Marc Alan Fishman: Notes from C2E2
A week ago Friday, my studio mates and I met once again in the hallowed halls of Chicago’s McCormack Place to ring in the first big show of the year for Unshaven Comics. ReedPop’s C2E2 is to the Midwest what SDCC is to the west coast, or Reed’s sister show the New York Comic Con is to the east.
Unlike those two aforementioned behemoths, C2E2 doesn’t come with huge PR stunts, a multitude of multimedia stars, or what I’d personally dub a wave of humanity. Instead, the still-amazingly-large show boasts only one or two A-List celebs, a mish-mash of medium weighted ‘hey, I know [that person]!’, and an endless sea of comic-making talent. I’d dare suggest that comics are still the primary focus of the show. I might be very wrong on that point… but damn it if I’m not an optimist.
The show for we Unshaven Lads wasn’t what I’d hoped. You see, as the business-end of our business (natch), I’ve always adhered to the mandate that when we repeat a show we should see a ten-percent increase in book sales. To me, that represents us continually adding to our meager fan-base, in addition to keeping those on board who are here with us for the ride. This year, the fifth I believe for C2E2, marked the first time we didn’t meet or exceed that goal. And to rub it in, we did nine-percent less than last year. As the dollar and cents guy, my need for explanation has nipped at me all week.
To be honest: I got nothing. The fact is we left that show having sold 330 books and plenty of posters and trading cards. We didn’t meet our goals, but that won’t stop us from returning next year. If anything, it’s motivated us to up our game. More on that to come in future columns.
If I may stray to a tangental story…
You’d be surprised after pitching the same pitch thousands of times we really only hear a handful of responses. Most typically, ‘Wow, what a mouthful!’, ‘Oh my god that’s everything I love!’, ‘Hey [so and so] c’mere and listen to this!’, or the always wonderful ‘Great. Where’s Dan Dougherty’s table?’
Every now and again, a fan when pitched to will turn the tables to present us with unpublished work of their own. Traditionally its done with an air of pity mixed with hope and pride. In their mind, you showed me yours, now I’ll show you mine eventually leads to them hopping behind the table with us after only a cursory glance at their magnum opus. Because clearly our three headed logo deserves a mysterious fourth. Or so I might assume.
As so many of us know, when you want to break in to the comic industry it can feel like an impossible mountain to climb. An artist can produce a portfolio, and if they are skilled enough (and meet deadlines), work is out there – albeit accrued most likely through networking like an insane mental patient. If you’re a budding writer, your choices are far more limited. And every convention we go to… out comes a few of them right to our table. Their hopes placed in our hands, with a pitch in tow. After leaving C2E2, we Unshaven Lads left with a bit of wisdom to share with all those folks who consider this common practice.
The sad truth of it all is that breaking in to comics is as simple as coughing up the time, energy, and money enough to produce work on your own… and then taking that petrifying leap of faith to put it in the hands of unsuspecting strangers in hopes that they’ll want to keep it in exchange for a few shekels. To sell from the fan’s side of the aisle to the creators though crosses an unspoken line. Suffice to say, when we’re on the creator’s side, it’s to sell, not buy. And trust us, we also come to shows to buy.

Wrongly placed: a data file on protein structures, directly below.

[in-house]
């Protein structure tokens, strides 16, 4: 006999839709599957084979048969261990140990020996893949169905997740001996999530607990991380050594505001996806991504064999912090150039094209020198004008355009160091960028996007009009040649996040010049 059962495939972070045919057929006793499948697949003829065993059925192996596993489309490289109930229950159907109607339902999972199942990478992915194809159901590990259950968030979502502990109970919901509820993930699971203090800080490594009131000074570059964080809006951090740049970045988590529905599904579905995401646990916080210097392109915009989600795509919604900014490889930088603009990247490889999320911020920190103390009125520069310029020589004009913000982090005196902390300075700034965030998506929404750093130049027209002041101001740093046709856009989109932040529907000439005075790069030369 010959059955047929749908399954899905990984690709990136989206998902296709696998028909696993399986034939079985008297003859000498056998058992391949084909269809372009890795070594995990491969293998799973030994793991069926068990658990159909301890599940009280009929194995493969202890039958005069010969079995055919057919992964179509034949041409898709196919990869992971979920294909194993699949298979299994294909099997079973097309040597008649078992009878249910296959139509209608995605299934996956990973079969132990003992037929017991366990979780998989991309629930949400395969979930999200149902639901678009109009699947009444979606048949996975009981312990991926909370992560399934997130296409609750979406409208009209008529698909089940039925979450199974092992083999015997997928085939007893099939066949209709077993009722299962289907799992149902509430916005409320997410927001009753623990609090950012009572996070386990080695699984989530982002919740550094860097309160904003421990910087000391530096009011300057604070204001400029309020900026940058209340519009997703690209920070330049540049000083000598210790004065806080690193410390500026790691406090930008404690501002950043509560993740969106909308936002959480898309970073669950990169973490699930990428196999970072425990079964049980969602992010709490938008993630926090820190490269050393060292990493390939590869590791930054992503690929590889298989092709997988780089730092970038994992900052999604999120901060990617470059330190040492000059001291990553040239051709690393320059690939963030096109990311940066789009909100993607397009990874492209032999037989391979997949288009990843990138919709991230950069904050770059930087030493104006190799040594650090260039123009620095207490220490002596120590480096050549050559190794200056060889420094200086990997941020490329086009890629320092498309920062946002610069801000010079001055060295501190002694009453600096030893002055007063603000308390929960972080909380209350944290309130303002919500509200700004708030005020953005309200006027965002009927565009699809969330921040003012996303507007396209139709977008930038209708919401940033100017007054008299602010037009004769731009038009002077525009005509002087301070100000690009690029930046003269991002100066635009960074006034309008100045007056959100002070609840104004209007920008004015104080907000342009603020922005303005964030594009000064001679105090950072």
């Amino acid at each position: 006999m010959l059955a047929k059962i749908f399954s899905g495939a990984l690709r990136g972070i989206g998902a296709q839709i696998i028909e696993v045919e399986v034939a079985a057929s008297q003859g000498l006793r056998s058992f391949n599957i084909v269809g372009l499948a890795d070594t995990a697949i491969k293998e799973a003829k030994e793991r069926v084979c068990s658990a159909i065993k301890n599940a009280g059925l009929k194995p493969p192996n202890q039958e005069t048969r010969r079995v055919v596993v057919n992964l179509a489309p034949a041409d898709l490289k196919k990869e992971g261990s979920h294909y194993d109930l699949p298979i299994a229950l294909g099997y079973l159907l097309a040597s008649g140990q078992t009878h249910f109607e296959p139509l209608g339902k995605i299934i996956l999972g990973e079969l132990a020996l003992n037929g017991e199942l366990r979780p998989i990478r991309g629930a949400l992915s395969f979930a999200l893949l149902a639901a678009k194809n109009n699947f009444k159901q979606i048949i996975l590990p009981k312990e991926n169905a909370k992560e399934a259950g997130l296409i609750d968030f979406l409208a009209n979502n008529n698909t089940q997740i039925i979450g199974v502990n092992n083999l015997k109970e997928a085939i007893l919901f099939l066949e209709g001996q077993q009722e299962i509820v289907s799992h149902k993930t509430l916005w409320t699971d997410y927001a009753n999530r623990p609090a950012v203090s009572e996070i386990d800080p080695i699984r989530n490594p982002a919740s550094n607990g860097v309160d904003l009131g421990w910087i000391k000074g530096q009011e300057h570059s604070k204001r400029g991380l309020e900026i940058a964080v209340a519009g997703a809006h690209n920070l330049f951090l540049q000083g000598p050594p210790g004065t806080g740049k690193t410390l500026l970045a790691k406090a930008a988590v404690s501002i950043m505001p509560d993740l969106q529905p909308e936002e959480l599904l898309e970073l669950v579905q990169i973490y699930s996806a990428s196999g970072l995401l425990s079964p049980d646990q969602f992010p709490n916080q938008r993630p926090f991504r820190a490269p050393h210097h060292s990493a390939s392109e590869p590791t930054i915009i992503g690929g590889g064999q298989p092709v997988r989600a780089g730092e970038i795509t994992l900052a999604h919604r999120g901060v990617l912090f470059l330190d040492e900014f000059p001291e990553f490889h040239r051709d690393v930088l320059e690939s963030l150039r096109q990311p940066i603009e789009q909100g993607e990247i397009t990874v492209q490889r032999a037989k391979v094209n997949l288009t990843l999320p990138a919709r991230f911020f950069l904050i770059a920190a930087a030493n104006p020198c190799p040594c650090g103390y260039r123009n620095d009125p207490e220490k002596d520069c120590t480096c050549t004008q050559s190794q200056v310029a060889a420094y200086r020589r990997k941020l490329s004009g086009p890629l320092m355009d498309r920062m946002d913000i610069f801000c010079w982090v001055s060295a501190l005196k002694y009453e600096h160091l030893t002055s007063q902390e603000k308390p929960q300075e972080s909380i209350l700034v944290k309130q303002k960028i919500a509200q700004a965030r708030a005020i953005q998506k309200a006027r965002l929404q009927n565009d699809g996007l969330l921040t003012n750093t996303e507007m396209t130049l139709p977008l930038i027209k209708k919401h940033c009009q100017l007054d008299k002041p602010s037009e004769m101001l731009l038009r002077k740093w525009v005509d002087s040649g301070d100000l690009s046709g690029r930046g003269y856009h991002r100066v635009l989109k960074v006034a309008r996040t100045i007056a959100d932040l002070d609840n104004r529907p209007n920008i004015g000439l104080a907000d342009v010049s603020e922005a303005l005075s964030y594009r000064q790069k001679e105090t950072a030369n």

In an interview long-long ago, the great and powerful forehead of comics, Alex Ross, was noted in saying that the way he broke in was not in effect any particular meeting or casual chit-chat at a con. It was made due to professionalism in his presentation. His portfolio was neat, clean, and presented with confidence. Meetings were sought, and attended with focus and zeal. If Unshaven Comics left the 2015 C2E2 with any advice to give those would-be suitors trying to make it to the other side of the aisle, it’d be to heed that statement.
It could be clear enough that artists in the alley aren’t often seeking new talent to create with. And for those who do, well, they’d be apt to put up a sign about portfolio reviews. But I digress. The truth of the matter is though, that when a fan presents us with their lone copy of their manuscript in a sweaty manila envelope… there’s little to nothing we can do then and there to be of any help. In between pitching, selling, drawing, and networking… being able to focus, read, and absorb someone’s work isn’t going to happen. Instead, a few phrases will be skimmed, while we figure out a way to not be a dick to the fan we’re still trying to sell our own book to.
And when an artist presents his or her portfolio – even if they are amazing – the likelihood that we’ll have the wherewithal to save their contact information and reach out after the show is as apt to happen as DC nabbing a copy of The Samurnauts, and signing us to an exclusive deal.
In the end, we know how hard that road to the other side of the aisle is. And we know because in 2005, we were the ones walking from booth to booth peddling our lone issue of a comic we knew would break us in. Simply put? It didn’t. So we put it out ourselves, and earned our fans one at a time. We’re still doing it now. And faced with less sales than the year past? It’s only made us hungrier for the future.
Consider that a Chicago-sized deep dish pizza for thought.